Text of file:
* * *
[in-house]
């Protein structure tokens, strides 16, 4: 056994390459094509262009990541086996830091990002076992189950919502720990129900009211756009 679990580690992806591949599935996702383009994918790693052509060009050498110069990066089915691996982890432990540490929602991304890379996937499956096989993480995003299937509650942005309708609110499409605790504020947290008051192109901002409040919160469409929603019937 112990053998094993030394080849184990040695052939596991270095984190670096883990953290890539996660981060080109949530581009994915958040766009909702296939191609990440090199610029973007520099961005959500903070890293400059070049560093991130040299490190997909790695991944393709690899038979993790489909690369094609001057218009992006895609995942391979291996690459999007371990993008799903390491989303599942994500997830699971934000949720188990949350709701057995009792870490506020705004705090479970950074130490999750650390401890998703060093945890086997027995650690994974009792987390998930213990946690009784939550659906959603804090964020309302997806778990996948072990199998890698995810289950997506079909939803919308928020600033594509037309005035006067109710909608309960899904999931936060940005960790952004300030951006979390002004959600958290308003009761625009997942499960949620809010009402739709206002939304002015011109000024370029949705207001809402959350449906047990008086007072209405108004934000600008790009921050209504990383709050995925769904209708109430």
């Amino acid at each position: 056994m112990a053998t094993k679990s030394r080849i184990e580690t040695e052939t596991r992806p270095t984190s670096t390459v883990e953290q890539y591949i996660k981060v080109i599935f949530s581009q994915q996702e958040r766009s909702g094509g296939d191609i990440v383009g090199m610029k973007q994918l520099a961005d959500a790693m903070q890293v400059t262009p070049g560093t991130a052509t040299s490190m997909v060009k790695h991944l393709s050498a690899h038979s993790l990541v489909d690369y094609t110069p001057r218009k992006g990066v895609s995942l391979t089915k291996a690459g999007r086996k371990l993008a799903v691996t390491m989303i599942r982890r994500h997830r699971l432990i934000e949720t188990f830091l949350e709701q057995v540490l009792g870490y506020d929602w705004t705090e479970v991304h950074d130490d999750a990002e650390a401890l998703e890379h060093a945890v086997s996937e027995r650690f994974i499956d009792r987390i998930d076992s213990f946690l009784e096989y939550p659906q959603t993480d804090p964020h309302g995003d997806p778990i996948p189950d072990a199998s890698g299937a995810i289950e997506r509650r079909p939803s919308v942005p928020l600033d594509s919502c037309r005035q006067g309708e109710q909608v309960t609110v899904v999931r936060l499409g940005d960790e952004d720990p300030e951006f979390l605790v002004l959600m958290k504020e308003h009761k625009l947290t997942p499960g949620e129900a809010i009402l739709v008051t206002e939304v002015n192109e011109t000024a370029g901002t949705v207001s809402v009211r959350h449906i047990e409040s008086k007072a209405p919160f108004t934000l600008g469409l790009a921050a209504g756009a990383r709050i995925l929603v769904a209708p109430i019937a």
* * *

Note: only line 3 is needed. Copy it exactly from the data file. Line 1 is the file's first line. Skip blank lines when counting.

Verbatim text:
């Amino acid at each position: 056994m112990a053998t094993k679990s030394r080849i184990e580690t040695e052939t596991r992806p270095t984190s670096t390459v883990e953290q890539y591949i996660k981060v080109i599935f949530s581009q994915q996702e958040r766009s909702g094509g296939d191609i990440v383009g090199m610029k973007q994918l520099a961005d959500a790693m903070q890293v400059t262009p070049g560093t991130a052509t040299s490190m997909v060009k790695h991944l393709s050498a690899h038979s993790l990541v489909d690369y094609t110069p001057r218009k992006g990066v895609s995942l391979t089915k291996a690459g999007r086996k371990l993008a799903v691996t390491m989303i599942r982890r994500h997830r699971l432990i934000e949720t188990f830091l949350e709701q057995v540490l009792g870490y506020d929602w705004t705090e479970v991304h950074d130490d999750a990002e650390a401890l998703e890379h060093a945890v086997s996937e027995r650690f994974i499956d009792r987390i998930d076992s213990f946690l009784e096989y939550p659906q959603t993480d804090p964020h309302g995003d997806p778990i996948p189950d072990a199998s890698g299937a995810i289950e997506r509650r079909p939803s919308v942005p928020l600033d594509s919502c037309r005035q006067g309708e109710q909608v309960t609110v899904v999931r936060l499409g940005d960790e952004d720990p300030e951006f979390l605790v002004l959600m958290k504020e308003h009761k625009l947290t997942p499960g949620e129900a809010i009402l739709v008051t206002e939304v002015n192109e011109t000024a370029g901002t949705v207001s809402v009211r959350h449906i047990e409040s008086k007072a209405p919160f108004t934000l600008g469409l790009a921050a209504g756009a990383r709050i995925l929603v769904a209708p109430i019937a």